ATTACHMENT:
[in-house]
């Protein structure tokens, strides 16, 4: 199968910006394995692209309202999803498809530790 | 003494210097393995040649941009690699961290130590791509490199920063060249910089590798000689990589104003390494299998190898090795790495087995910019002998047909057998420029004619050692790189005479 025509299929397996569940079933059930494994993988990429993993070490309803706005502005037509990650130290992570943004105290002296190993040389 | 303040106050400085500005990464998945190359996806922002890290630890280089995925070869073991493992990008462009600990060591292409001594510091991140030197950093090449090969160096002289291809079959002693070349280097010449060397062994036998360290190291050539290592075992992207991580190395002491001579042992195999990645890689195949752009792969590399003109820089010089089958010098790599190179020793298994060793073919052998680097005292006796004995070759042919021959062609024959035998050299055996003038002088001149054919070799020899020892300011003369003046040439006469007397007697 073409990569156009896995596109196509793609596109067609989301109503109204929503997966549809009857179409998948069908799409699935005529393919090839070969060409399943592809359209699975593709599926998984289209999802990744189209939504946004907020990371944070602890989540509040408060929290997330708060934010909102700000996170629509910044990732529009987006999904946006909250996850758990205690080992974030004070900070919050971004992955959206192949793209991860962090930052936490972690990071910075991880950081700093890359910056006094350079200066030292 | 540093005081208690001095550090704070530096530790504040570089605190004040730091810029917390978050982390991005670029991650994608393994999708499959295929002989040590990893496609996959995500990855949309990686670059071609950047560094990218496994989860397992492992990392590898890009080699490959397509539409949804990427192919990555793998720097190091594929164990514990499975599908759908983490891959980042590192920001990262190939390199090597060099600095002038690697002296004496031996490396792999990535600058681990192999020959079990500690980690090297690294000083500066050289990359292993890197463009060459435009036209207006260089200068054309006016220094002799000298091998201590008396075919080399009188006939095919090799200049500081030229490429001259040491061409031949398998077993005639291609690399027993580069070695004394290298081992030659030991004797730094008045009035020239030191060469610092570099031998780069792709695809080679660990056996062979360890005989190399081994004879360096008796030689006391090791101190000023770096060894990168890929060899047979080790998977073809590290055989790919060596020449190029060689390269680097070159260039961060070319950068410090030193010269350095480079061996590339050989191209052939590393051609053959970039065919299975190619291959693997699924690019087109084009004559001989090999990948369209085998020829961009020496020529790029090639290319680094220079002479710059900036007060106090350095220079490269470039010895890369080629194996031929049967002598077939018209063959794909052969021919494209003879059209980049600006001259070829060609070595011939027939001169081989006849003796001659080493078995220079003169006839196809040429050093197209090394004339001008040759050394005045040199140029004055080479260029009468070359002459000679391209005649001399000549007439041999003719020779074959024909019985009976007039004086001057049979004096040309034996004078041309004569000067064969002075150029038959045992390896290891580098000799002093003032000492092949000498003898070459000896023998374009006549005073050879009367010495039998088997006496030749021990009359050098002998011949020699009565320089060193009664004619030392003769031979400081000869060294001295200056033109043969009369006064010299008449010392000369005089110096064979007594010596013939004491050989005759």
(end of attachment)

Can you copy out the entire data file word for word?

[in-house]
């Protein structure tokens, strides 16, 4: 199968910006394995692209309202999803498809530790 | 003494210097393995040649941009690699961290130590791509490199920063060249910089590798000689990589104003390494299998190898090795790495087995910019002998047909057998420029004619050692790189005479 025509299929397996569940079933059930494994993988990429993993070490309803706005502005037509990650130290992570943004105290002296190993040389 | 303040106050400085500005990464998945190359996806922002890290630890280089995925070869073991493992990008462009600990060591292409001594510091991140030197950093090449090969160096002289291809079959002693070349280097010449060397062994036998360290190291050539290592075992992207991580190395002491001579042992195999990645890689195949752009792969590399003109820089010089089958010098790599190179020793298994060793073919052998680097005292006796004995070759042919021959062609024959035998050299055996003038002088001149054919070799020899020892300011003369003046040439006469007397007697 073409990569156009896995596109196509793609596109067609989301109503109204929503997966549809009857179409998948069908799409699935005529393919090839070969060409399943592809359209699975593709599926998984289209999802990744189209939504946004907020990371944070602890989540509040408060929290997330708060934010909102700000996170629509910044990732529009987006999904946006909250996850758990205690080992974030004070900070919050971004992955959206192949793209991860962090930052936490972690990071910075991880950081700093890359910056006094350079200066030292 | 540093005081208690001095550090704070530096530790504040570089605190004040730091810029917390978050982390991005670029991650994608393994999708499959295929002989040590990893496609996959995500990855949309990686670059071609950047560094990218496994989860397992492992990392590898890009080699490959397509539409949804990427192919990555793998720097190091594929164990514990499975599908759908983490891959980042590192920001990262190939390199090597060099600095002038690697002296004496031996490396792999990535600058681990192999020959079990500690980690090297690294000083500066050289990359292993890197463009060459435009036209207006260089200068054309006016220094002799000298091998201590008396075919080399009188006939095919090799200049500081030229490429001259040491061409031949398998077993005639291609690399027993580069070695004394290298081992030659030991004797730094008045009035020239030191060469610092570099031998780069792709695809080679660990056996062979360890005989190399081994004879360096008796030689006391090791101190000023770096060894990168890929060899047979080790998977073809590290055989790919060596020449190029060689390269680097070159260039961060070319950068410090030193010269350095480079061996590339050989191209052939590393051609053959970039065919299975190619291959693997699924690019087109084009004559001989090999990948369209085998020829961009020496020529790029090639290319680094220079002479710059900036007060106090350095220079490269470039010895890369080629194996031929049967002598077939018209063959794909052969021919494209003879059209980049600006001259070829060609070595011939027939001169081989006849003796001659080493078995220079003169006839196809040429050093197209090394004339001008040759050394005045040199140029004055080479260029009468070359002459000679391209005649001399000549007439041999003719020779074959024909019985009976007039004086001057049979004096040309034996004078041309004569000067064969002075150029038959045992390896290891580098000799002093003032000492092949000498003898070459000896023998374009006549005073050879009367010495039998088997006496030749021990009359050098002998011949020699009565320089060193009664004619030392003769031979400081000869060294001295200056033109043969009369006064010299008449010392000369005089110096064979007594010596013939004491050989005759």